VARIOUS ARTISTS / “Cape Verde Mixtape”
Always bear in mind that the people are not fighting for ideas, for the things in anyone’s head. They are fighting to win material benefits, to live better and in peace, to see their lives go forward, to guarantee the future of their children. . . —Amilcar CabralAh, Cape Verde, a cluster of small islands off the bulging coast of West Africa, colonized by the Portuguese and liberated by a sixties independence movement led by Amilcar Cabral. During the seventies, Cabral was my major political and theoretical inspiration—a fighter who emphasized that they were not militarist and that the gun should not supersede the book; a thinker who emphasized praxis—developing ideas from assessments of reality and putting those ideas into practice. One of Cabral’s foundational principles was that it was necessary to “return to the source.” The source was/is the people—not just an unthinking nationalism that emphasized false boundaries: after all there are no lines on the ground saying that on one side it is this country and on another side it is that country. Cabral’s party, the PAIGC, fought to liberate both the islands of Cape Verde and the small mainland nation of Guinea Bissau. In contradistinction to classic guerilla warfare theory that mandated a need for mountains or other remote locations where the fighters could hide, Cabral asserted that “our people are our mountains.” This all may seem like it has little to do with music but wise ones can look at a seed and see a tree. Cabral’s assertion about returning to the source is borne out today by new music from three leading Cape Verdian musicians, none of whom was actually born in Cape Verde. That all three of them identify themselves and their music as Cape Verdean is a testimony to how deeply the ideas of Cabral are reflected in its people, both at home and abroad. The music that Lura, Boy de Mendes and Sara Tavares have produced is fascinating in its subtle richness. This trio has produced recordings which are easily identified as Cape Verdian, as continuing a distinct musical tradition and yet at the same time their songs are forward looking amalgams that reflect a love for the local balanced by an incorporation of international influences. By walking on both legs, modernity and tradition are linked to produce a mature and satisfying whole. It may not sound like it at first listen but this is truly revolutionary music. It’s a revolution in the consciousness and goals of artists who are focusing on objectives other than commercial success. Moreover, the primary audience is those conscious of Cape Verdean culture, whether they be natives who speak Creole or fans worldwide who love and respect Cape Verde’s musical culture, an immensely rich culture whose diversity and depth is in inverse proportion to the size of the islands.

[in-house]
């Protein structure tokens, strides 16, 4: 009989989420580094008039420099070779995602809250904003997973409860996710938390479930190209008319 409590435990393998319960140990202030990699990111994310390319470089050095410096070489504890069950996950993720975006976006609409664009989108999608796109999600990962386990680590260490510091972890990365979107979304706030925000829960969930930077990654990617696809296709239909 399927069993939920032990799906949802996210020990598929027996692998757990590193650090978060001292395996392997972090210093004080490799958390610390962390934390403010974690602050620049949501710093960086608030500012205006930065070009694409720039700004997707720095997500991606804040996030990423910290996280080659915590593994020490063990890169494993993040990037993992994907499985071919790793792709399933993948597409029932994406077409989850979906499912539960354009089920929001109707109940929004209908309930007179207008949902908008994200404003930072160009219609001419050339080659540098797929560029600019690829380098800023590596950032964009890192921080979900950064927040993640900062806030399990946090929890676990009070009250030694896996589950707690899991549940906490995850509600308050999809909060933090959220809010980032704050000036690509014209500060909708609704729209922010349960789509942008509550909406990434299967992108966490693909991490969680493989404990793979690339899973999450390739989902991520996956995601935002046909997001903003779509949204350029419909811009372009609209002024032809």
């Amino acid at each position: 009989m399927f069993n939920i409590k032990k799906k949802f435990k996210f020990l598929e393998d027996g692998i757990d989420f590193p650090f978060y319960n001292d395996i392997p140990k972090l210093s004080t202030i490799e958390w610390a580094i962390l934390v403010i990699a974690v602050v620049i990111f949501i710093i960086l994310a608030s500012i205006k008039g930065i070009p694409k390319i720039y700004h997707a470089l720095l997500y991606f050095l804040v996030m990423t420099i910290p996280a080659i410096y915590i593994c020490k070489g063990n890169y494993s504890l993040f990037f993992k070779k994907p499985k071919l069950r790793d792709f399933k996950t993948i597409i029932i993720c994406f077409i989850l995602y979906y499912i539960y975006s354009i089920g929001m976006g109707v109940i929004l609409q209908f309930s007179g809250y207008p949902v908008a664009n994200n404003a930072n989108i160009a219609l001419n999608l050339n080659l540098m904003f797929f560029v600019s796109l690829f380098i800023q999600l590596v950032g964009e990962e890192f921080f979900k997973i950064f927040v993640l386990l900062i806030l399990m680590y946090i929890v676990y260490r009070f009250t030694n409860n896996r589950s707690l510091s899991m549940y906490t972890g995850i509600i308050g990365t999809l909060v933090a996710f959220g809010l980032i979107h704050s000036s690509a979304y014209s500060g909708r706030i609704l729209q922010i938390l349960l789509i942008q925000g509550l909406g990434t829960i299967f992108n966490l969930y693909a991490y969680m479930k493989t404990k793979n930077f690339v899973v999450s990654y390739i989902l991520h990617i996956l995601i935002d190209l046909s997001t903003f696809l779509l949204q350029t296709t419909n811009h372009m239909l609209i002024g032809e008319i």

It’s important for me to identify with the compositions. When I sing a song from Cape Verde, there are certain themes that interest me, especially those that talk about situations and realities that aren’t a part of my daily experience, since I was born and have always lived in Portugal. And when I sing these compositions I kind of experience the personalities and situations of these composers from different generations, who are all very talented. —LuraLura’s parents are from different Cape Verdian islands. Her father hails from Santiago and her mother from Sao Nicolau, each island has it’s own tradition including rhythms and styles of music. As Lura matured as a musician she realized that these differences were important and began to consciously highlight the distinctive differences in her performances and recordings.